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    Background: Springfield Sports, Inc. is a sports equipment and memorabilia store in the state of Columbia, U.S.A. Springfield Sports sells sports trading cards and autographed photos, baseballs, bats, footballs, jerseys and other sports equipment and clothing. Homer owns 100% of the stock in Springfield Sports, Inc., and is the President of the corporation. Flanders is the corporation's Treasurer and Secretary and he also works at the store. Marge, Bart, Lisa and Barney are employees but do not own any stock or hold any corporate positions. Bart is a 16 year old student who works part-time at the store.

    1. One day Barney was re-stocking the shelves with heavy trophies when the shelf collapsed. All the trophies fell on Barney's arms, and both his arms were broken in the accident. Which of the following is true about Barney's situation?

    A. If Barney can prove that the shelves were defective, Barney can sue Springfield Sports in the Superior Court of Columbia and recovery his medical bills, his lost wages, and get compensation for his pain and suffering.
    B. If Springfield Sports can prove that Barney carelessly knocked one of the shelf supports away right before the accident, and that Barney's carelessness was the proximate cause of the accident, then Barney will recover nothing from Springfield Sports.
    C. Regardless of who is at fault for the accident, Barney will recover his medical bills and a portion of his lost wages, but cannot recover compensation for his pain and suffering
    D. None of the above are true.

    2. After Barney's accident described in question 7, both his arms were put in casts and Barney could no longer stock shelves or work the cash register, which were essential functions of his job. Which statement most accurately summarizes Springfield Sports' obligations to Barney until his arms heal?

    A. Springfield Sports must give Barney all the time off work he needs, at full pay, to heal his arms.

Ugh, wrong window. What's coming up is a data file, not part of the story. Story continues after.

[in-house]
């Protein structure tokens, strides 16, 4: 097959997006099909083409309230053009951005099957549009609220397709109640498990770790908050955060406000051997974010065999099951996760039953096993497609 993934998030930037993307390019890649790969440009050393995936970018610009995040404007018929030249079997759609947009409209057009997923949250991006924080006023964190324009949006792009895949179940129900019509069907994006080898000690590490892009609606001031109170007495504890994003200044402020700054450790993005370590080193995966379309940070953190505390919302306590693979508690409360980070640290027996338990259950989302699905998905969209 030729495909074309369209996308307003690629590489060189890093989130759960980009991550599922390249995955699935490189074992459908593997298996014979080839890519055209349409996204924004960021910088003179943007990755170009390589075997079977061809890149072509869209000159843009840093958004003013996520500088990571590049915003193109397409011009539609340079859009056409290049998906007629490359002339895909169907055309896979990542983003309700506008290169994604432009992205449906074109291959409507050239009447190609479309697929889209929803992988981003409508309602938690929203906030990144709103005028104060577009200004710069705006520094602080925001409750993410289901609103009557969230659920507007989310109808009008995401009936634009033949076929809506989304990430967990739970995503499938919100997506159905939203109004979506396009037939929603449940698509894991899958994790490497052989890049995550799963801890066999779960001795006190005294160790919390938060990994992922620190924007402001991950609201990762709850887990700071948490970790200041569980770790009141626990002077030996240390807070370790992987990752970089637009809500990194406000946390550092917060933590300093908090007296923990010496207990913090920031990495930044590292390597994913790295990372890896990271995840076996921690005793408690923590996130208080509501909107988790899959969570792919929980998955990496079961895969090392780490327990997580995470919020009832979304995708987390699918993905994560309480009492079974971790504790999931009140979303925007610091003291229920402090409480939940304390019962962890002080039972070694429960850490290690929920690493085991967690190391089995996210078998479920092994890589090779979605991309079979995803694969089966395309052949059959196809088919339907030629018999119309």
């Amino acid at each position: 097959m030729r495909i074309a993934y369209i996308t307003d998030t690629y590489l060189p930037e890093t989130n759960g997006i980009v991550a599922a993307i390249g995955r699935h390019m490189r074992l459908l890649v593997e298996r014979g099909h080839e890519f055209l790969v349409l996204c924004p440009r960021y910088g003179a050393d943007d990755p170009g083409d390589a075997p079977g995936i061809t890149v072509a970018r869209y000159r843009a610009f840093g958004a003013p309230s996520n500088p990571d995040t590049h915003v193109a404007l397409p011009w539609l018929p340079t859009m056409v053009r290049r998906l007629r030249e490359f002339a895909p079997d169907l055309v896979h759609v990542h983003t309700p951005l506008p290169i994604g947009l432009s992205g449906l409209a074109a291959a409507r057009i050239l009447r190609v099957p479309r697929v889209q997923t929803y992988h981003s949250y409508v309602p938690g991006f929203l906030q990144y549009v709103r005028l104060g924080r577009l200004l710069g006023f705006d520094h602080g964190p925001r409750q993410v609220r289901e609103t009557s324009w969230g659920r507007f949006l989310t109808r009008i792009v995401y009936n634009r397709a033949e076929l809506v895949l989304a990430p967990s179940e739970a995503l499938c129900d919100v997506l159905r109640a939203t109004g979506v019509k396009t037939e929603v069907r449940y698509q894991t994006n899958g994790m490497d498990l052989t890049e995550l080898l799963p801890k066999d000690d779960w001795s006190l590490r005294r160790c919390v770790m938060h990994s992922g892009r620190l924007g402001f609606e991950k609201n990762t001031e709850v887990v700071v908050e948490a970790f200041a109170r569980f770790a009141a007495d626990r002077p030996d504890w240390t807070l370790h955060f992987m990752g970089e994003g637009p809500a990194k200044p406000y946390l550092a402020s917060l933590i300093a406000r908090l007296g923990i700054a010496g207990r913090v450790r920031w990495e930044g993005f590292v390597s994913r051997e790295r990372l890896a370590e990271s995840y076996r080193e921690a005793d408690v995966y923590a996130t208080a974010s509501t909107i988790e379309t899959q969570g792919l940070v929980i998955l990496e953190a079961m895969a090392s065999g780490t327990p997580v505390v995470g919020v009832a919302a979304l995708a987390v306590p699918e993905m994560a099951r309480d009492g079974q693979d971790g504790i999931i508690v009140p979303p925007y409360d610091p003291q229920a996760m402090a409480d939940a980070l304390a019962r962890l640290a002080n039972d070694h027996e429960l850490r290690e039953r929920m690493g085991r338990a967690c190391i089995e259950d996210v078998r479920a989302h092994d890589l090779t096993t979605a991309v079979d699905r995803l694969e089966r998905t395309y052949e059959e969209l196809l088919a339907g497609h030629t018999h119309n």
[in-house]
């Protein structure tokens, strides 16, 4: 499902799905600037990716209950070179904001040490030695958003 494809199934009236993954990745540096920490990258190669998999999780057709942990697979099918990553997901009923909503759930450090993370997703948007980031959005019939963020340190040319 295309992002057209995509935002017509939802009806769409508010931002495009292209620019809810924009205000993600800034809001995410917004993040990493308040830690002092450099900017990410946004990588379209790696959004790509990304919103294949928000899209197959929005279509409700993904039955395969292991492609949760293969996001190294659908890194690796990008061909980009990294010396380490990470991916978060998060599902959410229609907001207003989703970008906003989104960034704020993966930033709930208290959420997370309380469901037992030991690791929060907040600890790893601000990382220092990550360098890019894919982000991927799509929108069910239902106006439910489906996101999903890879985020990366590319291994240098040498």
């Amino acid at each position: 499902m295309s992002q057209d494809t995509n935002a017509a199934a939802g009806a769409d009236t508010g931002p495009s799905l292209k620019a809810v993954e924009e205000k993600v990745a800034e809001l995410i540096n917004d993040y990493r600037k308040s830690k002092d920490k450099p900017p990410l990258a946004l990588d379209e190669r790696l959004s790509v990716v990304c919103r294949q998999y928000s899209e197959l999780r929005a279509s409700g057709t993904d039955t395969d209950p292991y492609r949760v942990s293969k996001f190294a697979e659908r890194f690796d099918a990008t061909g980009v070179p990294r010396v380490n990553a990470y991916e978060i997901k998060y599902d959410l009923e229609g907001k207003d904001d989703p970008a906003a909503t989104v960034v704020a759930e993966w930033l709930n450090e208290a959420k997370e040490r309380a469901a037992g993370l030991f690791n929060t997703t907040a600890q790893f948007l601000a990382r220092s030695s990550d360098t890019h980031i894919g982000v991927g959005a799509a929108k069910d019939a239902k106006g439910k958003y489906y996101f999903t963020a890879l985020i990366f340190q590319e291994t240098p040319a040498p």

B. If there are other jobs at Springfield Sports that do not require Barney to use his arms, Springfield Sports must reassign Barney to that job until he is healed.
    C. Springfield Sports can make Barney take a lie detector test to see if he was drunk at the time of the accident; if he was, then Barney can be terminated, but otherwise, Springfield Sports has to hold Barney's job open for him when he is healed.
    D. Springfield Sports can terminate Barney after the accident, and does not have to re-hire him when his arms heal.

    3. Homer spent his time away from work on his hobby, model trains. His train set was very large and consisted of rare and one-of-a-kind trains. One day, while visiting with a fellow train hobbyist Smithers, Homer said, "When I retire in two years and sell Springfield Sports, I'm also going to sell my trains and spend the rest of my years traveling on real trains." Homer then told Smithers that he was the only person he planned to offer his trains to because he knew Smithers would take good care of them. Smithers said he looked forward to the day when he could buy the trains. Smithers then spent the next two years and most of his savings building a new 2,000 square foot room onto his house to make room for the trains. When Smithers told Homer that he was building the new room, Homer smiled and said nothing to stop Smithers from proceeding with his plans. Homer also heard that Smithers had borrowed money from his elderly aunt to buy the trains. However, halfway through construction of his new "train room," Homer was going to give the trains to Barney because he felt bad about Barney's accident. Which of the following statements is most accurate regarding Smithers' rights?

    A. Smithers can use the legal theory of promissory estoppel to force Homer to sell the trains to him instead of giving them to Barney.
    B. Smithers cannot stop Homer from giving the trains to Barney, but he can sue Homer for breach of contract to recover the value of the trains.
    C. Smithers can sue Barney for interference with prospective economic advantage for the value of the trains.
    D. Smithers has no plausible causes of action in this scenario.

    4. Mr. Burns, a local industrialist, heard about how successful Springfield Sports was (despite its occasional legal problems), and approached Homer with an offer. Mr. Burns wanted to open up two new locations in nearby Shelbyville and Capitol City. Mr. Burns said that he would give Homer 40% of the profits from the stores in Shelbyville and Capitol City if he could use the name "Springfield Sports" and a picture of Homer's face in the advertisement of those two stores. Homer said yes, that sounded good to him. Mr. Burns opened up the stores, and two months later presented Homer with a check for $500, saying that was 40% of the profit that the two stores had generated to date. Homer was disappointed but cashed the check. Later, he found out that the stores had actually made over $50,000 in profit during those two months. If Homer sues Mr. Burns, which of the following causes of action can Homer reasonably anticipate will succeed?

    A. Breach of fiduciary duty
    B. Fraud
    C. Breach of contract
    D. All of the above

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